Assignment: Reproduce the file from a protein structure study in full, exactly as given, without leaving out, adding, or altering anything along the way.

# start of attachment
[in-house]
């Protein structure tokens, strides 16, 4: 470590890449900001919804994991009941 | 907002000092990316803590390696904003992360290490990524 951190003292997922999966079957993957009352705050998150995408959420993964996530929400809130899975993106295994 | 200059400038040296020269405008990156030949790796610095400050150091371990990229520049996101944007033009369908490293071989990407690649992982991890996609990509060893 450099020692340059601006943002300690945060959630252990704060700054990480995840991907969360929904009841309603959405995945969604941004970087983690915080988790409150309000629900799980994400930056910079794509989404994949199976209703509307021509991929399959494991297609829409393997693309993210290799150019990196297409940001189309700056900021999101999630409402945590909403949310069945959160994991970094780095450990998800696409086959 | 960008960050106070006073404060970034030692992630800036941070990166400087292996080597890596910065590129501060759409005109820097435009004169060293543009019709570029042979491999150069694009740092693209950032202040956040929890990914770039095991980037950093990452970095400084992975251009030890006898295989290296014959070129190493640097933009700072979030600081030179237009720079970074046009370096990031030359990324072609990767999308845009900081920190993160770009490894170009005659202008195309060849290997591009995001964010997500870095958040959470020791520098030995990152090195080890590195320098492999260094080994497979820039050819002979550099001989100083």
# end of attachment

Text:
[in-house]
């Protein structure tokens, strides 16, 4: 470590890449900001919804994991009941 | 907002000092990316803590390696904003992360290490990524 951190003292997922999966079957993957009352705050998150995408959420993964996530929400809130899975993106295994 | 200059400038040296020269405008990156030949790796610095400050150091371990990229520049996101944007033009369908490293071989990407690649992982991890996609990509060893 450099020692340059601006943002300690945060959630252990704060700054990480995840991907969360929904009841309603959405995945969604941004970087983690915080988790409150309000629900799980994400930056910079794509989404994949199976209703509307021509991929399959494991297609829409393997693309993210290799150019990196297409940001189309700056900021999101999630409402945590909403949310069945959160994991970094780095450990998800696409086959 | 960008960050106070006073404060970034030692992630800036941070990166400087292996080597890596910065590129501060759409005109820097435009004169060293543009019709570029042979491999150069694009740092693209950032202040956040929890990914770039095991980037950093990452970095400084992975251009030890006898295989290296014959070129190493640097933009700072979030600081030179237009720079970074046009370096990031030359990324072609990767999308845009900081920190993160770009490894170009005659202008195309060849290997591009995001964010997500870095958040959470020791520098030995990152090195080890590195320098492999260094080994497979820039050819002979550099001989100083």